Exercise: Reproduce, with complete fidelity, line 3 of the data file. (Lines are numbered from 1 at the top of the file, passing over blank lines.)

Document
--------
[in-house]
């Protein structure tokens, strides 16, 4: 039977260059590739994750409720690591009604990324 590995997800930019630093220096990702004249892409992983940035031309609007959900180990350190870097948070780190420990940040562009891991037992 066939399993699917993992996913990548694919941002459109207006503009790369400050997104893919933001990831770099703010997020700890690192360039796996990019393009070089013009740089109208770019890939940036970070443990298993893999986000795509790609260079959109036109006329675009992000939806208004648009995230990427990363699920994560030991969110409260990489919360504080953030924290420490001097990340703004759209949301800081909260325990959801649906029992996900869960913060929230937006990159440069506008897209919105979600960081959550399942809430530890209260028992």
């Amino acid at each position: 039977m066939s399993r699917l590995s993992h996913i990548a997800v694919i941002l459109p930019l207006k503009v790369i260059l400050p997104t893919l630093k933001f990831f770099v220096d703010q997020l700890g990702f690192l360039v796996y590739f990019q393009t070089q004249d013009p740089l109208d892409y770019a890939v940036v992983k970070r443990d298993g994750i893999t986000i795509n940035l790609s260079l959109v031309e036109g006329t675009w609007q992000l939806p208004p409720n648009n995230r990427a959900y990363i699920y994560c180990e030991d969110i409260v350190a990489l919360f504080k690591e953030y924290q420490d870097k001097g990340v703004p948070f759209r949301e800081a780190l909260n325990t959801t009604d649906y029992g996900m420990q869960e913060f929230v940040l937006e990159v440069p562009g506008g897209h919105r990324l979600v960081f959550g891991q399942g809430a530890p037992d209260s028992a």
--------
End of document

């Amino acid at each position: 039977m066939s399993r699917l590995s993992h996913i990548a997800v694919i941002l459109p930019l207006k503009v790369i260059l400050p997104t893919l630093k933001f990831f770099v220096d703010q997020l700890g990702f690192l360039v796996y590739f990019q393009t070089q004249d013009p740089l109208d892409y770019a890939v940036v992983k970070r443990d298993g994750i893999t986000i795509n940035l790609s260079l959109v031309e036109g006329t675009w609007q992000l939806p208004p409720n648009n995230r990427a959900y990363i699920y994560c180990e030991d969110i409260v350190a990489l919360f504080k690591e953030y924290q420490d870097k001097g990340v703004p948070f759209r949301e800081a780190l909260n325990t959801t009604d649906y029992g996900m420990q869960e913060f929230v940040l937006e990159v440069p562009g506008g897209h919105r990324l979600v960081f959550g891991q399942g809430a530890p037992d209260s028992a």